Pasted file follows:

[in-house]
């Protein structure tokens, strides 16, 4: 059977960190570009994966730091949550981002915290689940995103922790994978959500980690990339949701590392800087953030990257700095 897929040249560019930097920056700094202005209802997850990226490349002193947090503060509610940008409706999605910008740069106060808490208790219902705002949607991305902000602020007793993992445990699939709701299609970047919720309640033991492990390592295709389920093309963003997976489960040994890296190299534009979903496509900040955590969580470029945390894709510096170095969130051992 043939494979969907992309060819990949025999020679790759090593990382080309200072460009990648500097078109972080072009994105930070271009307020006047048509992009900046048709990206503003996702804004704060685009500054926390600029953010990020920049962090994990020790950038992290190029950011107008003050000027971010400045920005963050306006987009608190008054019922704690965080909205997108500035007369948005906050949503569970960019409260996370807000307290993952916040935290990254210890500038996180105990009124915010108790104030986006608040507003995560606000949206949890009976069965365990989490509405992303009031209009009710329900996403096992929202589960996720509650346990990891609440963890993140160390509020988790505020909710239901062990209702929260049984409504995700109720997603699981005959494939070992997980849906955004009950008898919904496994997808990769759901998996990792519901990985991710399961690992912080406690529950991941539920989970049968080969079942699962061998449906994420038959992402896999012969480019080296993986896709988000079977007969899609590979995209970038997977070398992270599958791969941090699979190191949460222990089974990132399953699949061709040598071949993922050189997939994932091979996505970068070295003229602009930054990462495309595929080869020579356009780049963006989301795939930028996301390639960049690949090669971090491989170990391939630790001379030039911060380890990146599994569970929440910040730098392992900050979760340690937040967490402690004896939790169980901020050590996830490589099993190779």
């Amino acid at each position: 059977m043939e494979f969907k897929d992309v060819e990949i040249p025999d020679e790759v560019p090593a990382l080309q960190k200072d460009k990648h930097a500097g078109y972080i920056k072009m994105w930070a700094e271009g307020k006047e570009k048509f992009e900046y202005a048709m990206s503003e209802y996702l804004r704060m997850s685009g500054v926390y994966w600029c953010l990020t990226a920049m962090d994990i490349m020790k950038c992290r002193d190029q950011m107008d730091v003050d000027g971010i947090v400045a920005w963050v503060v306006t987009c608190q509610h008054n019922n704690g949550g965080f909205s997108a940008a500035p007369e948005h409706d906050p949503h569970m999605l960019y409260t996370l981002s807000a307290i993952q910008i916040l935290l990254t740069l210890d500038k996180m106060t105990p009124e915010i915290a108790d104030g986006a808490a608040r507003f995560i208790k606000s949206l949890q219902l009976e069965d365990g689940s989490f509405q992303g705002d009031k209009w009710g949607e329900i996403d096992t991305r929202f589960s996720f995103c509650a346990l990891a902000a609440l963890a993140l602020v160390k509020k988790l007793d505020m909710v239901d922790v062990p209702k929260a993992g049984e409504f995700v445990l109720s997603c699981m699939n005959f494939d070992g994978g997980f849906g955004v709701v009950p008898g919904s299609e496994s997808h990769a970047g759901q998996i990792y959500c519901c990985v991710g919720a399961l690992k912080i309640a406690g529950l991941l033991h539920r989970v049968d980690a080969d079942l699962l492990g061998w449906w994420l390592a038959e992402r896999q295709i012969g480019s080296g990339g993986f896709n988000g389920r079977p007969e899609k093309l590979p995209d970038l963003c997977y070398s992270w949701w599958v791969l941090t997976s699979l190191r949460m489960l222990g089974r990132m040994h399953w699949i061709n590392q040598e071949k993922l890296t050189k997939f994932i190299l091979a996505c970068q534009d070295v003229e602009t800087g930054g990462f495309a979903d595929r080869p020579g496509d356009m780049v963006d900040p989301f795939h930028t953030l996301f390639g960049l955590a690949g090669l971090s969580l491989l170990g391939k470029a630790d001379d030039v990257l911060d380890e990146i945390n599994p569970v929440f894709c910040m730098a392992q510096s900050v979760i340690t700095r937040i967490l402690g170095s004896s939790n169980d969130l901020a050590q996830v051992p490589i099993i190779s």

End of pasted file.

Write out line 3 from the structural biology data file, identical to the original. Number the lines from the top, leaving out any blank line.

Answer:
């Amino acid at each position: 059977m043939e494979f969907k897929d992309v060819e990949i040249p025999d020679e790759v560019p090593a990382l080309q960190k200072d460009k990648h930097a500097g078109y972080i920056k072009m994105w930070a700094e271009g307020k006047e570009k048509f992009e900046y202005a048709m990206s503003e209802y996702l804004r704060m997850s685009g500054v926390y994966w600029c953010l990020t990226a920049m962090d994990i490349m020790k950038c992290r002193d190029q950011m107008d730091v003050d000027g971010i947090v400045a920005w963050v503060v306006t987009c608190q509610h008054n019922n704690g949550g965080f909205s997108a940008a500035p007369e948005h409706d906050p949503h569970m999605l960019y409260t996370l981002s807000a307290i993952q910008i916040l935290l990254t740069l210890d500038k996180m106060t105990p009124e915010i915290a108790d104030g986006a808490a608040r507003f995560i208790k606000s949206l949890q219902l009976e069965d365990g689940s989490f509405q992303g705002d009031k209009w009710g949607e329900i996403d096992t991305r929202f589960s996720f995103c509650a346990l990891a902000a609440l963890a993140l602020v160390k509020k988790l007793d505020m909710v239901d922790v062990p209702k929260a993992g049984e409504f995700v445990l109720s997603c699981m699939n005959f494939d070992g994978g997980f849906g955004v709701v009950p008898g919904s299609e496994s997808h990769a970047g759901q998996i990792y959500c519901c990985v991710g919720a399961l690992k912080i309640a406690g529950l991941l033991h539920r989970v049968d980690a080969d079942l699962l492990g061998w449906w994420l390592a038959e992402r896999q295709i012969g480019s080296g990339g993986f896709n988000g389920r079977p007969e899609k093309l590979p995209d970038l963003c997977y070398s992270w949701w599958v791969l941090t997976s699979l190191r949460m489960l222990g089974r990132m040994h399953w699949i061709n590392q040598e071949k993922l890296t050189k997939f994932i190299l091979a996505c970068q534009d070295v003229e602009t800087g930054g990462f495309a979903d595929r080869p020579g496509d356009m780049v963006d900040p989301f795939h930028t953030l996301f390639g960049l955590a690949g090669l971090s969580l491989l170990g391939k470029a630790d001379d030039v990257l911060d380890e990146i945390n599994p569970v929440f894709c910040m730098a392992q510096s900050v979760i340690t700095r937040i967490l402690g170095s004896s939790n169980d969130l901020a050590q996830v051992p490589i099993i190779s």